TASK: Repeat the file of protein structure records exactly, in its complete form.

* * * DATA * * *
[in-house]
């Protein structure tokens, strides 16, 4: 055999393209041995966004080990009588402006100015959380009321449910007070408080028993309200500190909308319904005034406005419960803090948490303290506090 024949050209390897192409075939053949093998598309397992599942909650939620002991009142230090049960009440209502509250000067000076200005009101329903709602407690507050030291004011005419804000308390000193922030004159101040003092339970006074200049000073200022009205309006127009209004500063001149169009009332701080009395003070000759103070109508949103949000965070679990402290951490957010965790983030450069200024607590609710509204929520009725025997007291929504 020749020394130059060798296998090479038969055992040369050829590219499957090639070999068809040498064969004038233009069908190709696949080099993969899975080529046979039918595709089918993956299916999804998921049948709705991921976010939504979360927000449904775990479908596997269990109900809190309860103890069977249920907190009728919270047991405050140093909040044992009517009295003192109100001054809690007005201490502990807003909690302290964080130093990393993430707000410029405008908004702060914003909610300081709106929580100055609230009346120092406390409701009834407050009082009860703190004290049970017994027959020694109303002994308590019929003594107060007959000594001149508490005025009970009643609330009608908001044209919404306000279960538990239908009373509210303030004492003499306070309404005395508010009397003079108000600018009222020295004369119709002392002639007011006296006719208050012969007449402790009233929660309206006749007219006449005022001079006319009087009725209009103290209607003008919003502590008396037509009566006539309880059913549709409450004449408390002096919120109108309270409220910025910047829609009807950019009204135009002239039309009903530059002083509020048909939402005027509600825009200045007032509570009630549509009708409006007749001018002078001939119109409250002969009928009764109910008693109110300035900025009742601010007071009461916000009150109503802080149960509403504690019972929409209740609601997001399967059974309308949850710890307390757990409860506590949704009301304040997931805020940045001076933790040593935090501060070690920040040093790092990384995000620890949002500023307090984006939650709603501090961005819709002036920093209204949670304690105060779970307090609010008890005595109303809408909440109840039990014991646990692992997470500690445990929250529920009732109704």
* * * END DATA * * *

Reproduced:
[in-house]
């Protein structure tokens, strides 16, 4: 055999393209041995966004080990009588402006100015959380009321449910007070408080028993309200500190909308319904005034406005419960803090948490303290506090 024949050209390897192409075939053949093998598309397992599942909650939620002991009142230090049960009440209502509250000067000076200005009101329903709602407690507050030291004011005419804000308390000193922030004159101040003092339970006074200049000073200022009205309006127009209004500063001149169009009332701080009395003070000759103070109508949103949000965070679990402290951490957010965790983030450069200024607590609710509204929520009725025997007291929504 020749020394130059060798296998090479038969055992040369050829590219499957090639070999068809040498064969004038233009069908190709696949080099993969899975080529046979039918595709089918993956299916999804998921049948709705991921976010939504979360927000449904775990479908596997269990109900809190309860103890069977249920907190009728919270047991405050140093909040044992009517009295003192109100001054809690007005201490502990807003909690302290964080130093990393993430707000410029405008908004702060914003909610300081709106929580100055609230009346120092406390409701009834407050009082009860703190004290049970017994027959020694109303002994308590019929003594107060007959000594001149508490005025009970009643609330009608908001044209919404306000279960538990239908009373509210303030004492003499306070309404005395508010009397003079108000600018009222020295004369119709002392002639007011006296006719208050012969007449402790009233929660309206006749007219006449005022001079006319009087009725209009103290209607003008919003502590008396037509009566006539309880059913549709409450004449408390002096919120109108309270409220910025910047829609009807950019009204135009002239039309009903530059002083509020048909939402005027509600825009200045007032509570009630549509009708409006007749001018002078001939119109409250002969009928009764109910008693109110300035900025009742601010007071009461916000009150109503802080149960509403504690019972929409209740609601997001399967059974309308949850710890307390757990409860506590949704009301304040997931805020940045001076933790040593935090501060070690920040040093790092990384995000620890949002500023307090984006939650709603501090961005819709002036920093209204949670304690105060779970307090609010008890005595109303809408909440109840039990014991646990692992997470500690445990929250529920009732109704």